What the Heck is the Gut Microbiome?
Digestive Health has always been an interest of mine. Since 2004, when I was recruited to be part of a Scientific Advisory Board for Danone, the mind-gut connection has been a fascinating topic for my clients and one of my most popular presentation requests. The interest in digestive health is not slowing down. In fact, it is predicted to continue to be a nutrition trend in 2015. For this Grow with Nutrition post, I’m sharing with you the details of the gut microbiome and its importance to our health.
The gut microbiome is simply defined as a large and dynamic community of bacteria that live within the gastrointestinal tract (1). I like to call it our individual ecosystem which can be affected by food and lifestyle choices. Within the gastrointestinal tract, active bacteria perform specific functional roles that contribute to health including: fermentation of indigestible carbohydrates; enhancing the immune system, and affecting brain activity.
In my recent post Do you have Fermented Foods Fever? I discuss how fermented foods can be beneficial for digestive health. One of the main functional roles of the gut bacteria is to ferment (break down) indigestible carbohydrates. Certain gut bacteria ferment indigestible carbohydrates, such as dietary fibre, and produce short chain fatty acids (SCFA). The greater the diversity of SCFA production, which is depended on the gut microbiome, may result in a protective digestive health effect (2).
Another role of the gut bacteria is to enhance the immune system. Two gut main bacteria responsible for this are Bifidobacteria and Lactobacilli. Research has demonstrated when critically ill patients received either a probiotic supplement (containing several strains bacteria) or two placebos, the patients in the probiotic group had an increase in two beneficial immune health components (both IgA and IgG concentrations level went up) (3).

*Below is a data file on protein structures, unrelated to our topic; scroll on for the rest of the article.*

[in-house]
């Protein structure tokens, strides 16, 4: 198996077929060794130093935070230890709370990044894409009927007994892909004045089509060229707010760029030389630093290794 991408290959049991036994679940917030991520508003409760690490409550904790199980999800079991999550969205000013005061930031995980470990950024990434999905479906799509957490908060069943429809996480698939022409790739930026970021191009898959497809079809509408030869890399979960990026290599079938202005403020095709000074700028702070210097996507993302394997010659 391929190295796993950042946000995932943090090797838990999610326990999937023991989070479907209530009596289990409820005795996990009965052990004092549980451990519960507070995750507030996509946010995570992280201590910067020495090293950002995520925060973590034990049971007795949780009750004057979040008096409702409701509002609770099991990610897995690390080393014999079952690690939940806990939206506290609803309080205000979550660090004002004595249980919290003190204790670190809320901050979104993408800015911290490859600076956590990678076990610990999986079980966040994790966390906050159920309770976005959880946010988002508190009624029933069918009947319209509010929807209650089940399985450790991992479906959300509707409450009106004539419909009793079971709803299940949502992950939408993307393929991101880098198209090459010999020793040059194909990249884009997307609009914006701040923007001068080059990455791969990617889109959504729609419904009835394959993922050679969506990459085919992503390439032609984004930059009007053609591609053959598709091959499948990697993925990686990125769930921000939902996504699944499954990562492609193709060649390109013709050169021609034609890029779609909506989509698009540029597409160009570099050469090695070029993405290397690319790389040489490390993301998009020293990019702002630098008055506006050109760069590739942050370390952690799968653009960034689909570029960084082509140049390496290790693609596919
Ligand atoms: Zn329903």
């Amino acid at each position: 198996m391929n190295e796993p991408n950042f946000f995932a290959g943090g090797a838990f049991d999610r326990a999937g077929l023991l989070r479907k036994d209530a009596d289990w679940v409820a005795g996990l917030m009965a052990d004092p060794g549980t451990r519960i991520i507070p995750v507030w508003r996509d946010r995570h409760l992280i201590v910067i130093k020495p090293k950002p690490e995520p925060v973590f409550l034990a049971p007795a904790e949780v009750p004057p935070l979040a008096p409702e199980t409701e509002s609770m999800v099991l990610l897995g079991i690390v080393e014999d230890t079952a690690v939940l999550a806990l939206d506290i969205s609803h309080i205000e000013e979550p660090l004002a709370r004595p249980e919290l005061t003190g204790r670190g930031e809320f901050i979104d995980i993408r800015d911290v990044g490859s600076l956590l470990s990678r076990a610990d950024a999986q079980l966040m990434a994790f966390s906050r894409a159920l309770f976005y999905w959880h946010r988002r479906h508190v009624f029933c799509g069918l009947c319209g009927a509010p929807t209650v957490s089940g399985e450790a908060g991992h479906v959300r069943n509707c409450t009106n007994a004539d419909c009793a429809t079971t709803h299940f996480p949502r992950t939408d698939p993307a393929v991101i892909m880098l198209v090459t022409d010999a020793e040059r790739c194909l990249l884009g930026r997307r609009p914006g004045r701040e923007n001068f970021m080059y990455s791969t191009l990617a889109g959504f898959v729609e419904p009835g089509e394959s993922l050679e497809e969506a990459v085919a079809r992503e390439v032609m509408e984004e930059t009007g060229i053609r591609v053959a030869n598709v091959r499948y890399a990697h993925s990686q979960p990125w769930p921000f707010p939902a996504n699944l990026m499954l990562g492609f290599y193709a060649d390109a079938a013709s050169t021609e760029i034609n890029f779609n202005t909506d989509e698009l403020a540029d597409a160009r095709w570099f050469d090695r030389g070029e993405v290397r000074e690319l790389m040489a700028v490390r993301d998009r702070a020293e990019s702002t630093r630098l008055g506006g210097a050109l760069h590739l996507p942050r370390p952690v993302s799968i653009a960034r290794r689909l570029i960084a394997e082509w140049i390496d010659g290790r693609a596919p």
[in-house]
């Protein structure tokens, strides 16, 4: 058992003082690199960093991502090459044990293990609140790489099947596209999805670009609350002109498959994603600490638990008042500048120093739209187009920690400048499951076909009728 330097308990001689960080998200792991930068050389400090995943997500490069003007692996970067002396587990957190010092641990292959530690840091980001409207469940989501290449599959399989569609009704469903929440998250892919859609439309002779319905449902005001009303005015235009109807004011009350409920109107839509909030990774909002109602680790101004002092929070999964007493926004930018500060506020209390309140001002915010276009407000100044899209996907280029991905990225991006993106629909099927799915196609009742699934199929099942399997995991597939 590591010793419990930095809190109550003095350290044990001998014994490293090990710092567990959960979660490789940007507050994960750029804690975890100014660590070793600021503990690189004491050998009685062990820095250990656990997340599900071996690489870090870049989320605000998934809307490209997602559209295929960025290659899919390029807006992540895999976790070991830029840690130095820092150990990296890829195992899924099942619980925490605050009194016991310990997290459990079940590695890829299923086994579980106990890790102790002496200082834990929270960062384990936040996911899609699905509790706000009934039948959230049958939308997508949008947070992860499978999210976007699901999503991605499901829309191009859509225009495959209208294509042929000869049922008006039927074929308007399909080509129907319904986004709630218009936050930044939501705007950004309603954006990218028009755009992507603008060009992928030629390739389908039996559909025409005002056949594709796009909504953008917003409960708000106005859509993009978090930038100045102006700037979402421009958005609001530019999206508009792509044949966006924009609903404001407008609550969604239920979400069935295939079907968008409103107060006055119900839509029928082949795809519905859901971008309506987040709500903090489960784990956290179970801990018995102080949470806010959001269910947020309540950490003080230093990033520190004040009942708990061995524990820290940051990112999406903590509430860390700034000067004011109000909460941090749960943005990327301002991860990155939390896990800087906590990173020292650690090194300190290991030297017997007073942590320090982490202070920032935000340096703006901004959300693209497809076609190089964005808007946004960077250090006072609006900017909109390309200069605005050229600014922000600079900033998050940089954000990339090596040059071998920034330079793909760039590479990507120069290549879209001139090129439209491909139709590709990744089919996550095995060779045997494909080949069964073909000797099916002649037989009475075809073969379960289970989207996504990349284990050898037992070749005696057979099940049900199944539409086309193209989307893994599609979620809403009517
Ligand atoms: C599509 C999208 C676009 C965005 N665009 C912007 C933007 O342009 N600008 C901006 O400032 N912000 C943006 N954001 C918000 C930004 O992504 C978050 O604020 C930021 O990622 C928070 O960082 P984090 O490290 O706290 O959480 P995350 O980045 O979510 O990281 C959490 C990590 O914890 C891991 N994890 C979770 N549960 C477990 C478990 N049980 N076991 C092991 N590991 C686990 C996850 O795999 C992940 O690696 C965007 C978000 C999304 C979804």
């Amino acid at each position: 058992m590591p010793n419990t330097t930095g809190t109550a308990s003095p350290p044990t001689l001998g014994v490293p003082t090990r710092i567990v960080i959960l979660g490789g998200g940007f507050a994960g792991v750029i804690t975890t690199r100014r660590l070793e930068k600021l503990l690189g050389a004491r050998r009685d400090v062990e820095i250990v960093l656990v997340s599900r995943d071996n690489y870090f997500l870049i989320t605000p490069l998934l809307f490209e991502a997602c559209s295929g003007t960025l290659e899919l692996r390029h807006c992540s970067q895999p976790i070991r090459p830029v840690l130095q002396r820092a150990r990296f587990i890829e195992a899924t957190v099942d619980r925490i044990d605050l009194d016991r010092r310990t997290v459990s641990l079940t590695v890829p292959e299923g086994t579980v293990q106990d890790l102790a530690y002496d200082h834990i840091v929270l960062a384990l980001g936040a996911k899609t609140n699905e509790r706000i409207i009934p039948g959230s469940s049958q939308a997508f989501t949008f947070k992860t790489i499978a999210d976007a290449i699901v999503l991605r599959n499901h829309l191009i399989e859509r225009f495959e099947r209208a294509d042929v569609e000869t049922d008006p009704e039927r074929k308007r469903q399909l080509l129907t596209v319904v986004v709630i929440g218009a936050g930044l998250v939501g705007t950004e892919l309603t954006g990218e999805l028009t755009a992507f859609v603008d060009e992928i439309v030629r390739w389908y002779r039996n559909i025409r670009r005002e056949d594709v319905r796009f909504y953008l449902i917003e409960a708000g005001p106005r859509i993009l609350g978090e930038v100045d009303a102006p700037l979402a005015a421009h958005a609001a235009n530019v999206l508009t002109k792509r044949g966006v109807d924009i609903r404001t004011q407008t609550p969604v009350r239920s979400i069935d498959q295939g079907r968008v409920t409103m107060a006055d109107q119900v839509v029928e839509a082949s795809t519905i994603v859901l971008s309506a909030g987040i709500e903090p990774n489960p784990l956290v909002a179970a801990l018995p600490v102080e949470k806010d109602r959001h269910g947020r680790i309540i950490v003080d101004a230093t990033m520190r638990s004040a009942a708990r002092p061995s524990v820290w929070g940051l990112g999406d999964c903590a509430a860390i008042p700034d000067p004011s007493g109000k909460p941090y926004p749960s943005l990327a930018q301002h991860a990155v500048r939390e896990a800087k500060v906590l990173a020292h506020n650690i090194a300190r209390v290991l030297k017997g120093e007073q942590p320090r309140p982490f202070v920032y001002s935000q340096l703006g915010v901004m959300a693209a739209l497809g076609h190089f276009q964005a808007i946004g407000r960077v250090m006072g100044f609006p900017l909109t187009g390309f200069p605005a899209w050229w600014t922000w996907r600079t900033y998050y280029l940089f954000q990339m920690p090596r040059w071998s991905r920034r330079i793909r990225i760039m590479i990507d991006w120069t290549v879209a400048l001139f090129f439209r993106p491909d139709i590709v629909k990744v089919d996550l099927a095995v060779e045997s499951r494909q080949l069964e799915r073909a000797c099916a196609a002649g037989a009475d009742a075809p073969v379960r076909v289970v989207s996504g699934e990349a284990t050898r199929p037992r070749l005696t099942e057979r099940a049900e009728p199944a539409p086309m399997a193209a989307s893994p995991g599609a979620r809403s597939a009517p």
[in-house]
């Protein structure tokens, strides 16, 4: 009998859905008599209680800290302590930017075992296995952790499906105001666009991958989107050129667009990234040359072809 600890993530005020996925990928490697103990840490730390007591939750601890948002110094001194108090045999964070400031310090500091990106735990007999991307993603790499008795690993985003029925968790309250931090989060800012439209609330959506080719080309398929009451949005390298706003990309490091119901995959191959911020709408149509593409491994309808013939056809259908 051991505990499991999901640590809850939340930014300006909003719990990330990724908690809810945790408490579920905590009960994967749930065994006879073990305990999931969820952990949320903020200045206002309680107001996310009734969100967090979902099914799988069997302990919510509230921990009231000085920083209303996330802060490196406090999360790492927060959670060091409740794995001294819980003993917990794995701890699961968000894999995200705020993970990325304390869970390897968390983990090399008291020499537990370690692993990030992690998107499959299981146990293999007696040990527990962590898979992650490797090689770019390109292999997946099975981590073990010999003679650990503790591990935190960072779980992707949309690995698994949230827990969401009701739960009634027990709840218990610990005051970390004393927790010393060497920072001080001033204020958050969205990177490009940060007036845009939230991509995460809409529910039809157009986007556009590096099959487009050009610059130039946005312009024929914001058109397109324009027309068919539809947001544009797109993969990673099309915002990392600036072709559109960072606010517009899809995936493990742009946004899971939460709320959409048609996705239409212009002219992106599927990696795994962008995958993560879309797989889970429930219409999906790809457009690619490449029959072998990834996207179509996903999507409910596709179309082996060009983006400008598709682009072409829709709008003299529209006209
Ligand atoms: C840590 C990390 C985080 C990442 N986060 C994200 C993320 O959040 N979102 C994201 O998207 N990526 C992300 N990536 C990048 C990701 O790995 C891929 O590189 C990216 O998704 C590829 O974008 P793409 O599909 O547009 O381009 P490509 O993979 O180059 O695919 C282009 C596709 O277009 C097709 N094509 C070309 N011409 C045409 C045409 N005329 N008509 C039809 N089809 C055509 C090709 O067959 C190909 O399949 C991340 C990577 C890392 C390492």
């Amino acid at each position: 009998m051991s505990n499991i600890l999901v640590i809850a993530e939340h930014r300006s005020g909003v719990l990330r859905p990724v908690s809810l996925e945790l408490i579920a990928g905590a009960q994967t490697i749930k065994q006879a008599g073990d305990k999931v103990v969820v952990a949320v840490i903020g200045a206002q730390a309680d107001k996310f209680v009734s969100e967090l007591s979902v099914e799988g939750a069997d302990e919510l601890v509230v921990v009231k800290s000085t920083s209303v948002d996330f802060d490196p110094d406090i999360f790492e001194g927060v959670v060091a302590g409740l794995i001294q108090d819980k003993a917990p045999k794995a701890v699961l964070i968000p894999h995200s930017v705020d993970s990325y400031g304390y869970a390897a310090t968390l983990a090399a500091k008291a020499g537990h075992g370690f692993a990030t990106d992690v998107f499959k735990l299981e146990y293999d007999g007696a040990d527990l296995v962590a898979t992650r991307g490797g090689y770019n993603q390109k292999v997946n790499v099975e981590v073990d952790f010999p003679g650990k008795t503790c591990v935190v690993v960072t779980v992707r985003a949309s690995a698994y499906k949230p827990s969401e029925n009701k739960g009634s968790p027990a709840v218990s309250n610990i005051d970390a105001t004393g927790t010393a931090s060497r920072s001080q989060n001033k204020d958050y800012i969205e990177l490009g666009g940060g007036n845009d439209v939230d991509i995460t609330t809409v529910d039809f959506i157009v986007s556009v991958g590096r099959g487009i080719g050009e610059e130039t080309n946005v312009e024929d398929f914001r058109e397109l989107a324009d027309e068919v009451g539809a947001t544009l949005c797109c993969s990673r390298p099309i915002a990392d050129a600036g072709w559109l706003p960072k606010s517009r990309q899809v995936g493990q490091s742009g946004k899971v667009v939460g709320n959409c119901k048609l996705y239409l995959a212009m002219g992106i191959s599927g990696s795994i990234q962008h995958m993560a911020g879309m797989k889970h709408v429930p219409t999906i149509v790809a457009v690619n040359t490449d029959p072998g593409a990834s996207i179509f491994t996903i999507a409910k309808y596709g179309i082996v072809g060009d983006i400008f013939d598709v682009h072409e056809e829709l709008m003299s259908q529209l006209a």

Follow your gut instinct and you’ll realize the mind-gut connection is significant. “Cranky gut equals a cranky mind!” In a 2013 study, participants consumed a fermented milk product with probiotics Lactobacillus and Bifidobacterium for four weeks. The results showed the brain regions controlling emotions and sensation were positively affected when the individuals consuming the fermented milk were performing standardized emotional tests (4).
In the recent literature, it is said that there is a different gut microbial profile (or ecosystem) in overweight and obese individuals. The gut has two main groups of bacteria which are Firmicutes and Bacteriodetes. In a 2014 study, faecal samples were collected and analyzed from 11 lean, and 11 overweight and obese individuals (5). The researchers found a higher abundance of the gut bacteria Firmicutes and a higher Firmicutes to Bacteriodetes ratio in the overweight and obese participants, compared to the lean participants.
The gut mircobiome and our health is an emerging area of research and one of my favourite speaking topics. The study of the relationship between obesity and the ecology of gut microbiome may provide meaningful treatments and biomarkers for susceptibility to weight gain. Future human research is needed in all areas of the gut microbiome.
- Gosalbes, M., Durban, A., Pignatelli, M., Abellan, J., Jimenez-Hernandez, N., Perez-Cobas, A. Metatrascriptomic approach to analyze the functional human gut microbiota. PLoS ONE. 2011[cited 2014 Nov 1] 6(3): e17447
- Reimer, A., Pelletier, X., Carabin, I., Lyon, M., Gahler, R., Woods. Faecal short chain fatty acids in healthy subjects participating in a randomized controlled trial examining a soluble highly viscous polysaccharide versus control. Journal of Human Nutrition and Dietetics. 2012. 25: 373-377
- Alberda, C., Gramlich, L., Medding, J., Field, C., McCargar, L., Kutsogiannis, D., et al. Effects of probiotic therapy in critically ill patients: A randomized, double-blind, placebo-controlled trial. American Journal of Clinical Nutrition. 2007; 85:816-823.
- Tillisch, K., Labus, J., Kilpatrick, L., Jiang, Z., Stains, J., Ebrat, B., et al. Consumption of fermented milk product with probiotic modulates brain activity. Gastroenterology. 2013;144:1394-1401.
- Rahar-Rozenbloom, S., Fernandes, J., Gloor, G., Wolever, T. Evidence for greater production of colonic short-chain fatty acids in overweight than lean humans. International Journal of Obesity. 2014: 1-7.